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Petit Point Carpet Kirman Vase

OOAK Miniature Petit Point Persian Area Carpet KIRMAN VASE is charted and hand stitched by Natalia Frank.

It measures 11 1/4” x 13 1/4”. It is stitched on 48 count silk gauze with Classic Colorworks over dyed silk floss. Total of 291,156 tiny stitches, 771 hours of stitching.

The design for the OOAK miniature Petit Point Kirman Vase carpet is adopted from an antique Kirman ‘Vase’ carpet, mid-17th century, that was woven in Kerman, Iran, a major weaving center in the south-eastern part of the country, and sold at Christie’s, London on April 15, 2010 for $9,599,535.

Some observers have described the design of this carpet as a prototype for the Herati motif with it’s four curling, serrated leaves surrounding a rosette connected by vines. The pattern repeats across the rug on a relatively large scale. An interesting feature of this carpet is that the curving serrated leaves have three colors, including black, which is rare, running longitudinally upon a vibrant blue background. The designers of the original rug worked out an arrangement that makes the blossoms of the flowers completely secondary to leaves. It is no longer the powerful scrolling of individual leaves that creates energy of the design. Here it is the rhythm set up by the interlocking leaves. Their stems and the drawing of the individual plants growing from each end of the carpet create one rhythm, but the coloring, which makes facing leaves from two different plants still have the same colors, creates the counterpoint. It is an apparently simple but wonderfully satisfying design that gives an unusual energy and charm.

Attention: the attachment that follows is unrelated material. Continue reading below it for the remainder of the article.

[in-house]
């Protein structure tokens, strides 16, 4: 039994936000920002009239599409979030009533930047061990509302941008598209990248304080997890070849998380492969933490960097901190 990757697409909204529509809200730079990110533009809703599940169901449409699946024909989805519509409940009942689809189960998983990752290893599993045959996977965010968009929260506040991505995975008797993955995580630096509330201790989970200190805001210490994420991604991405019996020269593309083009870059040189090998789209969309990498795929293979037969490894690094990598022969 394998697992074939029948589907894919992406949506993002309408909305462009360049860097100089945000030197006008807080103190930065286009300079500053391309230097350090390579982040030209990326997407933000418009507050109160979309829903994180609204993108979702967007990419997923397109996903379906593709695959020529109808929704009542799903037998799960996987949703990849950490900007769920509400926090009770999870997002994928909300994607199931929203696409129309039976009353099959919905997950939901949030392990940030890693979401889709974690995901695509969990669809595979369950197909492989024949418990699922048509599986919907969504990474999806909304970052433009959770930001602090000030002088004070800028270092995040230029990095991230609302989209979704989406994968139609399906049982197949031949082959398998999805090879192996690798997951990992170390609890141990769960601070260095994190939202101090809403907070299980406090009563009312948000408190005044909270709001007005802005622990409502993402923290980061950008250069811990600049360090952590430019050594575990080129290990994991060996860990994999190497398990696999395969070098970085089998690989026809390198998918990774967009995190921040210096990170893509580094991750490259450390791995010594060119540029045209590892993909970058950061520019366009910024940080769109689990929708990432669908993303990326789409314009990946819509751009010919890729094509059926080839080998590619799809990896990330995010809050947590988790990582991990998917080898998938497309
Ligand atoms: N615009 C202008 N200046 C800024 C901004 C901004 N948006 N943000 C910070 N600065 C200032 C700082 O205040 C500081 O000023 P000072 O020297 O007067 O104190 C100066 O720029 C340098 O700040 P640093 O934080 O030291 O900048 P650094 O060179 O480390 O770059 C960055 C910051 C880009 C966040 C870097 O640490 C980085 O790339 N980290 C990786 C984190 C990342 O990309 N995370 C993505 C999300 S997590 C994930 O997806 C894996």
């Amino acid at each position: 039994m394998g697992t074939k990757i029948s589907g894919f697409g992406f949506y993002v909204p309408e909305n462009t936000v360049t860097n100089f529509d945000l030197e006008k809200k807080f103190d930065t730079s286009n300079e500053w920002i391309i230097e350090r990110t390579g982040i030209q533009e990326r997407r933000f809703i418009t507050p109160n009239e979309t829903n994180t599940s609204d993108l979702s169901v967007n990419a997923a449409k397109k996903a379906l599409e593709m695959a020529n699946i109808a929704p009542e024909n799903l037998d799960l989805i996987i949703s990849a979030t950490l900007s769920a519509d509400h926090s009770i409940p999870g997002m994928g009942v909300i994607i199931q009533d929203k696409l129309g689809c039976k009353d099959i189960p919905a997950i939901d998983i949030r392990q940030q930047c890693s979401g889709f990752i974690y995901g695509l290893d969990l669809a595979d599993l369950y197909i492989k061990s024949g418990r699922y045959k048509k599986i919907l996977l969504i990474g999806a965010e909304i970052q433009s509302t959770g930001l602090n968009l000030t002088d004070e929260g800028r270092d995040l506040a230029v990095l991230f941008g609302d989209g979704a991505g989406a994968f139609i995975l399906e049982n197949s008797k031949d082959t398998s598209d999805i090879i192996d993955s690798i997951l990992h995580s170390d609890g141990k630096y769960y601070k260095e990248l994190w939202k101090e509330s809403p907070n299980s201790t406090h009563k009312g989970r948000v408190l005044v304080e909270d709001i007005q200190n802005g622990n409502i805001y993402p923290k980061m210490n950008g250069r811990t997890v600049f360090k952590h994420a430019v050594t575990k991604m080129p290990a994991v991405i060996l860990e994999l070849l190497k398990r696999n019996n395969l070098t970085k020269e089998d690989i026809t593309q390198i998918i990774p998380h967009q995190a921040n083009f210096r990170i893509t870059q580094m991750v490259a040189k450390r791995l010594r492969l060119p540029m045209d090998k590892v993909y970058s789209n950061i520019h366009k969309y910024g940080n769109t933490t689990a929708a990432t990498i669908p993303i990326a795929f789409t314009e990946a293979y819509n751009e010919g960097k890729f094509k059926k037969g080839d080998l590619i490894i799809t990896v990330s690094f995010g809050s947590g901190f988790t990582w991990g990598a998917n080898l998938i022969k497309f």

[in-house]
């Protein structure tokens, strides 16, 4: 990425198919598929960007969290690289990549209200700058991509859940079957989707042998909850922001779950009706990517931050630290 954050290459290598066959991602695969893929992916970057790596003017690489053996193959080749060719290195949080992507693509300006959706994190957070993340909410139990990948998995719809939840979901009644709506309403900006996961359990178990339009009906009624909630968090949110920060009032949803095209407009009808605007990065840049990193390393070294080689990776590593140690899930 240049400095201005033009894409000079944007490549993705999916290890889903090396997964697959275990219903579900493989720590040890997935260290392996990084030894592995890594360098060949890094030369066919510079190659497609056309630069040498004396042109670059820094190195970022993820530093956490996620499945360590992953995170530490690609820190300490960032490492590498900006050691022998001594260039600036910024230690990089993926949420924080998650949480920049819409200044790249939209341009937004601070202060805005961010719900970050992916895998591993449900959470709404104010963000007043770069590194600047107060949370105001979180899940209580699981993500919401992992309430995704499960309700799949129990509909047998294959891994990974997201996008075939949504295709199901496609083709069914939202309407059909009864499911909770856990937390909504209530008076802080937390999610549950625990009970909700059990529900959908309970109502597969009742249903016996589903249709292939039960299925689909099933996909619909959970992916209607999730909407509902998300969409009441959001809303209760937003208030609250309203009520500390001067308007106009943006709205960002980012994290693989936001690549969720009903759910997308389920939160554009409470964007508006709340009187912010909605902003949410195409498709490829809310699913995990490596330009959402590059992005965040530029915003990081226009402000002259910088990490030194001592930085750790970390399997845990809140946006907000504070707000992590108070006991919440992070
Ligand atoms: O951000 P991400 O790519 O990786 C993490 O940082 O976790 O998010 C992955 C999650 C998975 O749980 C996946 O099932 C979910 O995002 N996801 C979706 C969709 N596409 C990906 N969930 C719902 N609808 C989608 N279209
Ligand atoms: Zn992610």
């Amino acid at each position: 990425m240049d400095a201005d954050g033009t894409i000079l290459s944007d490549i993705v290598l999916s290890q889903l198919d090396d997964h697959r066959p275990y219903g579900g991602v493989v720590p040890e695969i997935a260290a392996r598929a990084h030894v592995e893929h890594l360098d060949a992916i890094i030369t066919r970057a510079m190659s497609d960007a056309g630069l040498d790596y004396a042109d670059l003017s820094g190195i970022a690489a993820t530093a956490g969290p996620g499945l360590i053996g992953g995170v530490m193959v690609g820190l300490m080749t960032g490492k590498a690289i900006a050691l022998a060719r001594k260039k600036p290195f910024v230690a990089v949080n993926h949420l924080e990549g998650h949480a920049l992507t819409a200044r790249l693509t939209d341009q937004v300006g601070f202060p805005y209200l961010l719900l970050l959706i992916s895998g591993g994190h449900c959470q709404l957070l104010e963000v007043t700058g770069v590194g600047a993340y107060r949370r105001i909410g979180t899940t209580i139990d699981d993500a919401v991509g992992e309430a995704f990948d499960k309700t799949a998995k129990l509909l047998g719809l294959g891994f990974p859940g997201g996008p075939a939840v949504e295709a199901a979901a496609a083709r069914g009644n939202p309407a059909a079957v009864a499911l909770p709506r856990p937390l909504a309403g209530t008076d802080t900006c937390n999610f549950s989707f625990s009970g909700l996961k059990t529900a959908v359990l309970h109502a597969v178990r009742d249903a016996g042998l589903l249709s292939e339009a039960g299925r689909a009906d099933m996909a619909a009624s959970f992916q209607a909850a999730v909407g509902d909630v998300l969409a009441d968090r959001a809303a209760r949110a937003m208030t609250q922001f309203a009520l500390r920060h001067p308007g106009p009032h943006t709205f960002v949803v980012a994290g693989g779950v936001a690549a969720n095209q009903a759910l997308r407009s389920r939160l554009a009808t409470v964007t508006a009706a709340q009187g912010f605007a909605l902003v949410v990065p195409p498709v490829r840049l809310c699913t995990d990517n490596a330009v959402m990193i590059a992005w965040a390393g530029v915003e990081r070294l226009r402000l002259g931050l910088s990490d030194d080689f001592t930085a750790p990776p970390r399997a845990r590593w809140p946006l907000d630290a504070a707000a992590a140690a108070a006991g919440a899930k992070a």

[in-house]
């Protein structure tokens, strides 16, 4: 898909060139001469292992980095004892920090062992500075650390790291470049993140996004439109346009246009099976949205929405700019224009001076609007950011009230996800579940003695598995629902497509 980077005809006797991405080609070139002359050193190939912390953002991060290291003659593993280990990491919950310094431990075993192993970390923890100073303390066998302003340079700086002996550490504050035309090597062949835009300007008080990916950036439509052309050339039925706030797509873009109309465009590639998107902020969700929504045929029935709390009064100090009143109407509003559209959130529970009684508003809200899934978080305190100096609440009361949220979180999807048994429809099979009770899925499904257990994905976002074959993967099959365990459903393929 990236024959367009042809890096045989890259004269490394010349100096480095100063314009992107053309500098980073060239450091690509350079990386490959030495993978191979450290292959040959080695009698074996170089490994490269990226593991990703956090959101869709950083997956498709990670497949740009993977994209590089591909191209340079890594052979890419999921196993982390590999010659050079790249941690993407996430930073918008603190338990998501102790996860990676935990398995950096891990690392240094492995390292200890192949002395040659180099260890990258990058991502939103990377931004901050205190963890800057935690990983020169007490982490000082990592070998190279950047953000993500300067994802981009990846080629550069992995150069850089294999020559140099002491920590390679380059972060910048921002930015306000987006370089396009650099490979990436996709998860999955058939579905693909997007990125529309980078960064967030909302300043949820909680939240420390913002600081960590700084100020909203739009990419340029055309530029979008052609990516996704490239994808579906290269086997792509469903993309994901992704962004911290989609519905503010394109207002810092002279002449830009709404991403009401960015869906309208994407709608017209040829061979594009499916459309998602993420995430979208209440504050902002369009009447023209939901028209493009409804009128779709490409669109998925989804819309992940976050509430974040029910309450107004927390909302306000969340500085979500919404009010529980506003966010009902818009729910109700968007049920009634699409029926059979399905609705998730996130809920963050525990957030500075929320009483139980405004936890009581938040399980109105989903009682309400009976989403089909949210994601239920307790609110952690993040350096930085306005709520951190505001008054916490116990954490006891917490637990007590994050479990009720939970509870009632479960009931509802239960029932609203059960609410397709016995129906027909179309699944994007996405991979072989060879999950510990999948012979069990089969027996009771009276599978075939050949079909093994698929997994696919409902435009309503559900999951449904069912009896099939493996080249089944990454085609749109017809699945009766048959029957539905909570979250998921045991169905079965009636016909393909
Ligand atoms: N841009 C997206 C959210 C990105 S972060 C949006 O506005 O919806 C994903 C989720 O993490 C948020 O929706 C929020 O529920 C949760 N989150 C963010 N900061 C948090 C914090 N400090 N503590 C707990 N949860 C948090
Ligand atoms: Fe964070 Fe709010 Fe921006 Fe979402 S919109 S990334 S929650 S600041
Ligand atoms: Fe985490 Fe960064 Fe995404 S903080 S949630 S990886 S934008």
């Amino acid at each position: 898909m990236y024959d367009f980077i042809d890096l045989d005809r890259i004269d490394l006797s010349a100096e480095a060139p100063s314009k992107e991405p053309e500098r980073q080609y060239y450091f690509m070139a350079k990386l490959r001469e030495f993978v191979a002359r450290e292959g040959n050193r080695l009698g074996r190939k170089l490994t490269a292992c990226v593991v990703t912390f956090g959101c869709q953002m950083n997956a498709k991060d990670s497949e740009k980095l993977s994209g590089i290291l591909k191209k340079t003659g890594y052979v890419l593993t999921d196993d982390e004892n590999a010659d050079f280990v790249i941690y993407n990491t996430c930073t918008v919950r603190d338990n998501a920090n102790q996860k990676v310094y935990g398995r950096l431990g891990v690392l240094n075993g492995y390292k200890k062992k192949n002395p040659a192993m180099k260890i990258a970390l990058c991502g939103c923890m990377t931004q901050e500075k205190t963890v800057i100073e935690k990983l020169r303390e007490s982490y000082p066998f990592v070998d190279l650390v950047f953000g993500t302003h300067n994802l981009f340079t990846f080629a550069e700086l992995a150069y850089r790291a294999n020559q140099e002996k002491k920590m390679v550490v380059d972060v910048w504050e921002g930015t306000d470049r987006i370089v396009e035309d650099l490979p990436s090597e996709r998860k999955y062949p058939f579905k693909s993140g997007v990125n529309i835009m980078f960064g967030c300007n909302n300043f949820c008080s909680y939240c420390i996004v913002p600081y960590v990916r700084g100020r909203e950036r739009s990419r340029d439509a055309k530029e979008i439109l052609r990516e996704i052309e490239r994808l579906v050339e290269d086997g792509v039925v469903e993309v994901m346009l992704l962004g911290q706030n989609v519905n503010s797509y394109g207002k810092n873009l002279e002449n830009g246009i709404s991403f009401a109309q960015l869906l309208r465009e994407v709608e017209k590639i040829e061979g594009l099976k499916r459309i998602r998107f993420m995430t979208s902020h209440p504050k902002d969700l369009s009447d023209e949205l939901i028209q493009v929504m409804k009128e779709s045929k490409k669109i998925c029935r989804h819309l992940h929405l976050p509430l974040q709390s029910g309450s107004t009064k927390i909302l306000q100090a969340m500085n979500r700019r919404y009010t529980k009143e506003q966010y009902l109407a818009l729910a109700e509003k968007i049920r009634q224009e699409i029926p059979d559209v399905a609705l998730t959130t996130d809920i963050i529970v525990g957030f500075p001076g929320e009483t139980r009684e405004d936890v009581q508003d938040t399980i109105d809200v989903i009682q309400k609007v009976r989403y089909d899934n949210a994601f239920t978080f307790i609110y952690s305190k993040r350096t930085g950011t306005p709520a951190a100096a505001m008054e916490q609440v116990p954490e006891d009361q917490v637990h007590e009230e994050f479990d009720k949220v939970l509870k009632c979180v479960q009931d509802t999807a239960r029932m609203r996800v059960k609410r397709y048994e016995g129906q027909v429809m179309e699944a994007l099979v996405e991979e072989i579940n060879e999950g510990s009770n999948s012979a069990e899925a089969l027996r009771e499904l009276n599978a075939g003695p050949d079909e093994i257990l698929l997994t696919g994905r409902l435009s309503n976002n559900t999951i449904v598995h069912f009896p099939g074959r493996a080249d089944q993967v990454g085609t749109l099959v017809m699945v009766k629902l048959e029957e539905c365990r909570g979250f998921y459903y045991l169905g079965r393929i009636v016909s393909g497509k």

The six-volume “Survey of Persian Art” by Arthur Upham Pope, described this very carpet as having belonged to a Frenchwoman by the name of Martine Marie-Pol, Comtesse de Béhague.

Born at the outbreak of the Franco-Prussian war in 1870, the countess stood out for her collecting. She was a woman in a man’s world, wealthy and possessed of a spectacular eye which she used to build up noted collections of antiquities and Islamic art.

Some of the de Behague collections were dispersed in two sales at the Château de Fleury-en-Bière in 1927 and 1928, but this carpet was not included. After her death in 1939, the remainder was inherited by her nephew, the Marquis de Ganay. It remained in the family collection until December 1987, when the bulk of it was sold at auction in Monaco to a German dealer.

The German dealer obviously did not realize what he had and gave it to his housekeeper. This housekeeper had left it in her will to her friend – who had kept it in storage for years. “It was so big, so long, it didn’t fit into my flat,” she said of the carpet which is more than three meters long and one-and-a-half wide.

She decided to move to a new house after her husband died and wanted to sell off some stuff via the auctioneer. He said as a general dealer he was no expert in carpets and put it in his catalog without a picture, with an estimate price of €900.

I had a lot of fun and enjoyed each minute of stitching this carpet!

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